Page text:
How to cook the perfect hot dog

Caution! Preparing a hotdog can be fraught with danger – so should you grill, bake, fry, or steam your sausage? And is the best banger made from pork or beef?The hot dog is as much a part of American Independence Day celebrations as fireworks and the Star-Spangled Banner, a holiday that sees this humble snack elevated to star turn at celebratory barbecues and picnics throughout the land. Indeed, Coney Island’s annual Nathan’s Famous Hotdog Eating Contest bills itself as “a physical manifestation of the concept of freedom”, representing “the spirit of July 4th itself”. And there were we thinking it was all about the bangers.Amateurs like me might think there’s not much debate about the best way to cook a hot dog – frankfurters come ready cooked or cured, and simply require heating up, which is why they are such a popular snack at that most American of places, the ballpark. Baseball fans like them poached, movie theatres favour the heated roller approach, while Eleanor Roosevelt preferred to grill them for George VI. Hell, you could probably fry a passable hot dog on the bonnet of your car in Death Valley if you wanted, but what gets the best results? Continue...

Fried chicken and doughnut recipes directly from the deep south | Cook residency

The food of the American south is still a nascent cuisine. We begin a four-week exploration with some quintessentially southern fried delightsThe “Deep South” that we think of today is an area of the US that stretches from New Orleans on the Gulf of Mexico into Arkansas’ Ozark mountain range, across to Charleston on the Atlantic Coast and as far north as Kentucky and southern Virginia, and also includes adopted bits of Florida, but (let’s be clear) has nothing to do with Texas. Yet it is only a couple of hundred years old. So, wide ranging as it is, the food of the south is still in its infancy. The southern writer David Shields notes that: “to speak of southern food before there is a conscious South risks incoherence.”But in a short span of time, southern food has rooted itself as the definitive cuisine of an entire country. It is the most distinctively “American” of any food I can think of. And, over the past few years, it has become the cuisine du jour. “Slow and low” cooking, “potlikker” (a stock used for braising greens), and “yardbird” (chicken) are becoming recognisable terms associated with the region and its food, giving us a sort of etymological terroir. We have a recognisable culinary identity, and it includes all of the lovely stereotypes we’ve earned – mostly that we love our food fried in fat. Continue...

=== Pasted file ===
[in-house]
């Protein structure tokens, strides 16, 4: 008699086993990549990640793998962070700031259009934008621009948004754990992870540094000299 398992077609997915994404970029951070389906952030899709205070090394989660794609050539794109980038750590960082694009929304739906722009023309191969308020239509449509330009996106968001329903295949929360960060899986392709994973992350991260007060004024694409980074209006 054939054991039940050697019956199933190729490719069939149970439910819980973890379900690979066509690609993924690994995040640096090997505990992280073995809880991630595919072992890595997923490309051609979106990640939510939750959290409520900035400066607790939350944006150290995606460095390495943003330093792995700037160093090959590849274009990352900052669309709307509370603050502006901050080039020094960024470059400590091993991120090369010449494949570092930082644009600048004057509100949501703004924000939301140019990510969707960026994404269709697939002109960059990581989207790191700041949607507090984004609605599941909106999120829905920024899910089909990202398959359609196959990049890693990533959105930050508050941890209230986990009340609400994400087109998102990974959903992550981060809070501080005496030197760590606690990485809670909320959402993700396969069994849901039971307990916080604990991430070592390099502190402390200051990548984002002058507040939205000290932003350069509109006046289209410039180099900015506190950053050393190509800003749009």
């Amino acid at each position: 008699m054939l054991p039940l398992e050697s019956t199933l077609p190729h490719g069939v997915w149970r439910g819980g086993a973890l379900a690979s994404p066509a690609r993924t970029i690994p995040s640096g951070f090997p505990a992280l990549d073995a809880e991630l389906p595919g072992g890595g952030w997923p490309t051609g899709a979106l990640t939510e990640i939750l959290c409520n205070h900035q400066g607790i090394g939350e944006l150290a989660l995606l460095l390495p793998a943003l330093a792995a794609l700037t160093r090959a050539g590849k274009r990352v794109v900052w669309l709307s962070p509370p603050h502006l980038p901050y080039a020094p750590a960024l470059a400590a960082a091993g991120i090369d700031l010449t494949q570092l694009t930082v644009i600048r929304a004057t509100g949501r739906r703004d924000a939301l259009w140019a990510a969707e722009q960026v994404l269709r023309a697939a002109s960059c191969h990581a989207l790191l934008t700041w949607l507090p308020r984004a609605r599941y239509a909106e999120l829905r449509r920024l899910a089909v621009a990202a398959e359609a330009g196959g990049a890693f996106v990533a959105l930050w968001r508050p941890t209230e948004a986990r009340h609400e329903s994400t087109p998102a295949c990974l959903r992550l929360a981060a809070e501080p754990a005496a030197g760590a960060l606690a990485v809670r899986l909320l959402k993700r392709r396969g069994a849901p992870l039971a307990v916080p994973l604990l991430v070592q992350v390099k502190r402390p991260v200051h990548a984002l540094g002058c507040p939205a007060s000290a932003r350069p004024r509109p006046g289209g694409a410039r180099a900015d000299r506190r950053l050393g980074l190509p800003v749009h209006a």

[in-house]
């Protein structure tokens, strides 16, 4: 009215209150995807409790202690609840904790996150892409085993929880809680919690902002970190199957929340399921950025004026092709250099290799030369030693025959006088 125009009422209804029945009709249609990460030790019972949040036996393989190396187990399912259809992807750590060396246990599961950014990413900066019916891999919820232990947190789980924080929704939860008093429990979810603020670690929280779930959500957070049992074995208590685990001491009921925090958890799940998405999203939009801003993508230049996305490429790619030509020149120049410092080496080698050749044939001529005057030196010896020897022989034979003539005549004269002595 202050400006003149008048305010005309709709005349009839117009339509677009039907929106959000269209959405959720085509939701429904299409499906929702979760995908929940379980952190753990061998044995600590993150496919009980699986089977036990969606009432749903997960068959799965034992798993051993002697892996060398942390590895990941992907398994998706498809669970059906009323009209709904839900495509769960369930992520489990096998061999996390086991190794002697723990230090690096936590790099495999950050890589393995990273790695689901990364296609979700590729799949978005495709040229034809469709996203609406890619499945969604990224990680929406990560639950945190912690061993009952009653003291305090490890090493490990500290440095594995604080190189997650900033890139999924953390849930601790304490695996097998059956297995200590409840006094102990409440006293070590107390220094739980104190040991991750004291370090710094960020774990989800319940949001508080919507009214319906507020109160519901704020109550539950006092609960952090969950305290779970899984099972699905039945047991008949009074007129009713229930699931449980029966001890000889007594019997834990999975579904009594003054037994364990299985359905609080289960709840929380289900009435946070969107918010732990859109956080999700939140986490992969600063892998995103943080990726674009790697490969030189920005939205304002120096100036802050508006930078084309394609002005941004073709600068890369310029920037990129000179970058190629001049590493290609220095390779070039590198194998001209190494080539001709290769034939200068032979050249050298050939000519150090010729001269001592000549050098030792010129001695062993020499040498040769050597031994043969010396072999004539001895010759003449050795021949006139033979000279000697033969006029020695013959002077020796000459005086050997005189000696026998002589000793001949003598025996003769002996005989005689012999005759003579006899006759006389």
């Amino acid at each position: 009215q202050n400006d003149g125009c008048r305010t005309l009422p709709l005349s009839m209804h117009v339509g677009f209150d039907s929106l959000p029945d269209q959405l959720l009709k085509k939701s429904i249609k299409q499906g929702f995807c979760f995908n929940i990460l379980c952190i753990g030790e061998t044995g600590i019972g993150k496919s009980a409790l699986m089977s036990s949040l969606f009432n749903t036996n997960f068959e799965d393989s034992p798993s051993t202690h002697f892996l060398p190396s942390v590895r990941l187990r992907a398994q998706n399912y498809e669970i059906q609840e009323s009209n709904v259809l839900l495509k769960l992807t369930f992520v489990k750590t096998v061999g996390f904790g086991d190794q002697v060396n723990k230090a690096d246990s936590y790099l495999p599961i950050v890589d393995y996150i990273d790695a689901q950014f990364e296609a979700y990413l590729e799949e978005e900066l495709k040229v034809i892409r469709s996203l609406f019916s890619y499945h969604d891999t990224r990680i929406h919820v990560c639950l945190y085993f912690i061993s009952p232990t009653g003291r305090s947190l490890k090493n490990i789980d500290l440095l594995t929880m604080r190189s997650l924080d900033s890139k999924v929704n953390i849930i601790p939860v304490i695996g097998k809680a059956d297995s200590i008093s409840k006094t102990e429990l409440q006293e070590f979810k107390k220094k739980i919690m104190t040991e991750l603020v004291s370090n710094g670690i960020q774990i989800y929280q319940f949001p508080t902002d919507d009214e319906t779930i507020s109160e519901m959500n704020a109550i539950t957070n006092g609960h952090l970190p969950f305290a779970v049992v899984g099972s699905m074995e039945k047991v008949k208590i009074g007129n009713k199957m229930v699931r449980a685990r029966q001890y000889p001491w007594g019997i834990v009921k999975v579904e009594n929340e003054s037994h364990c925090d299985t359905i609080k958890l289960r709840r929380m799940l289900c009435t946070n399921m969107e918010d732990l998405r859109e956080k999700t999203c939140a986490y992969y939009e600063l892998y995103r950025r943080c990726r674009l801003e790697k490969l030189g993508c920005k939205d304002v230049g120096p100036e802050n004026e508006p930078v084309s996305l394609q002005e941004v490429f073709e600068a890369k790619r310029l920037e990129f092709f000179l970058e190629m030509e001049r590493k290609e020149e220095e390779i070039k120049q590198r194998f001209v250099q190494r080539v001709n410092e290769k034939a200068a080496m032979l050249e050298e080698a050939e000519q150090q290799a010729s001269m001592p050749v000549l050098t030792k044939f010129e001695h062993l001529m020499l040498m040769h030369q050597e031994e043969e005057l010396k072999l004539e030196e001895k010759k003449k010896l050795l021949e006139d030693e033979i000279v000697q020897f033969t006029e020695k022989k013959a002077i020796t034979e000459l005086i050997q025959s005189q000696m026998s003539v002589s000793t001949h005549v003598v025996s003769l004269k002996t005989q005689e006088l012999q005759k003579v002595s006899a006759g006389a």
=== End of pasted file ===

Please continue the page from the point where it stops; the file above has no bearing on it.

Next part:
Scotch egg company claims to have cracked problem of eggshell waste

An egg mayonnaise supplier has partnered with scientists at Leicester University to turns leftover eggshells into a filler for plasticsLeicester-based egg processing plant Just Egg hard boils and peels 1.5m eggs a week for snacks such as egg mayonnaise and Scotch eggs, creating mountains of shells to dispose of. It’s a dilemma the company’s owner, Pankaj Pancholi, has been keen to crack since he launched the business 14 years ago. Continue...

Why do we eat lunch at our desks? Because capitalism

Lunch as we know it today has evolved from its humble origins, but efficiency has always been its true calling card. Get ready for a future of sad desk meal-replacement beverage lunchesWhat are you having for lunch? A store-bought sandwich that crumbles all over your keyboard as you digest the latest depressing world news? A $10 salad, eaten in front of your computer, as you toggle mindlessly between Facebook and your work?If you’re like the majority of American office workers, whatever you’re having for lunch, you’re probably dining al desko. Some 80% of employees don’t take a regular lunch break. Rather, we cram in our calories solo, and swiftly: on average it takes just 15 minutes to eat lunch. And while it may seem sad that so many of us are masticating alone, with only the glow of our screens for company, a lot of people actually prefer it that way. In one study, a quarter of millennial employees agreed with the statement “I eat alone to multitask better”. Continue...

Nuno Mendes’ summer recipes: asparagus migas with sorrel, fennel and garlic

Make the most of the season’s asparagus glut with a fresher take on a traditional Portuguese dishI’m curious about all aspects of food: where dishes come from, the social context in which they’re eaten, how certain recipes came about and how they have changed over time. I was born in Portugal, a country whose citizens have been travelling and trading foods for centuries. Our culinary presence is felt all over the world, and our cuisine is rich with influences from the South Pacific, Japan and Asia to Central and South America and Africa. Having been lucky enough to travel myself, I’ve found some spectacular local dishes and techniques and apply them to British seasonal ingredients; these migas make use of the last of the asparagus glut. Migas or “crumbs” is a dish from the Alentejo region, traditionally made from leftover bread for breakfast. Here, they’re much fresher, more fragrant and healthier than the originals, which are cooked in pork fat. If you can, get hold of wild sorrel, it’s abundant in parks and alongside canals all over the country, but pay attention to picking and consuming safely. Continue...